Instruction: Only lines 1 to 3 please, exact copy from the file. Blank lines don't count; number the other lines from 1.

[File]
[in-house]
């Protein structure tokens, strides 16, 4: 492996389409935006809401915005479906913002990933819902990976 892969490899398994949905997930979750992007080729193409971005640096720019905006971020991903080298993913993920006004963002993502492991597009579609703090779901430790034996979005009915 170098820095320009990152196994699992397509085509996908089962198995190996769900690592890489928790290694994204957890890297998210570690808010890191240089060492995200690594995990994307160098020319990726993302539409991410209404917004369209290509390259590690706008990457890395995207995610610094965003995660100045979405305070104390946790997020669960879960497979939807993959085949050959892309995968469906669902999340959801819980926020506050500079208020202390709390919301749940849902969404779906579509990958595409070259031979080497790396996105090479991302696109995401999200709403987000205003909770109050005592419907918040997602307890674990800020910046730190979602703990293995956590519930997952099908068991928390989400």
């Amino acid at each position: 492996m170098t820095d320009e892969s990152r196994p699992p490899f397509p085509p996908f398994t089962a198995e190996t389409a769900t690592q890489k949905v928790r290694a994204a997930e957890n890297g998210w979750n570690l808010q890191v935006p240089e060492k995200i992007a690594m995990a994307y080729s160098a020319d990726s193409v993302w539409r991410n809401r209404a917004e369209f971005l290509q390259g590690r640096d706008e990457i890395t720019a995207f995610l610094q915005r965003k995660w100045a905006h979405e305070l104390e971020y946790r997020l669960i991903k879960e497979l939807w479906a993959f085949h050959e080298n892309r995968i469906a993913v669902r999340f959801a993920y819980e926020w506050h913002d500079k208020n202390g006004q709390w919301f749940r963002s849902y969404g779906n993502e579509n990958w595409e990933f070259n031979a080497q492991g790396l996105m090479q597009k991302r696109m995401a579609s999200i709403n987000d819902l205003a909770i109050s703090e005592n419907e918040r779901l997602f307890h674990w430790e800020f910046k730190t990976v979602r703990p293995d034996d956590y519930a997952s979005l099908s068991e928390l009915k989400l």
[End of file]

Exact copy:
[in-house]
């Protein structure tokens, strides 16, 4: 492996389409935006809401915005479906913002990933819902990976 892969490899398994949905997930979750992007080729193409971005640096720019905006971020991903080298993913993920006004963002993502492991597009579609703090779901430790034996979005009915 170098820095320009990152196994699992397509085509996908089962198995190996769900690592890489928790290694994204957890890297998210570690808010890191240089060492995200690594995990994307160098020319990726993302539409991410209404917004369209290509390259590690706008990457890395995207995610610094965003995660100045979405305070104390946790997020669960879960497979939807993959085949050959892309995968469906669902999340959801819980926020506050500079208020202390709390919301749940849902969404779906579509990958595409070259031979080497790396996105090479991302696109995401999200709403987000205003909770109050005592419907918040997602307890674990800020910046730190979602703990293995956590519930997952099908068991928390989400």
């Amino acid at each position: 492996m170098t820095d320009e892969s990152r196994p699992p490899f397509p085509p996908f398994t089962a198995e190996t389409a769900t690592q890489k949905v928790r290694a994204a997930e957890n890297g998210w979750n570690l808010q890191v935006p240089e060492k995200i992007a690594m995990a994307y080729s160098a020319d990726s193409v993302w539409r991410n809401r209404a917004e369209f971005l290509q390259g590690r640096d706008e990457i890395t720019a995207f995610l610094q915005r965003k995660w100045a905006h979405e305070l104390e971020y946790r997020l669960i991903k879960e497979l939807w479906a993959f085949h050959e080298n892309r995968i469906a993913v669902r999340f959801a993920y819980e926020w506050h913002d500079k208020n202390g006004q709390w919301f749940r963002s849902y969404g779906n993502e579509n990958w595409e990933f070259n031979a080497q492991g790396l996105m090479q597009k991302r696109m995401a579609s999200i709403n987000d819902l205003a909770i109050s703090e005592n419907e918040r779901l997602f307890h674990w430790e800020f910046k730190t990976v979602r703990p293995d034996d956590y519930a997952s979005l099908s068991e928390l009915k989400l």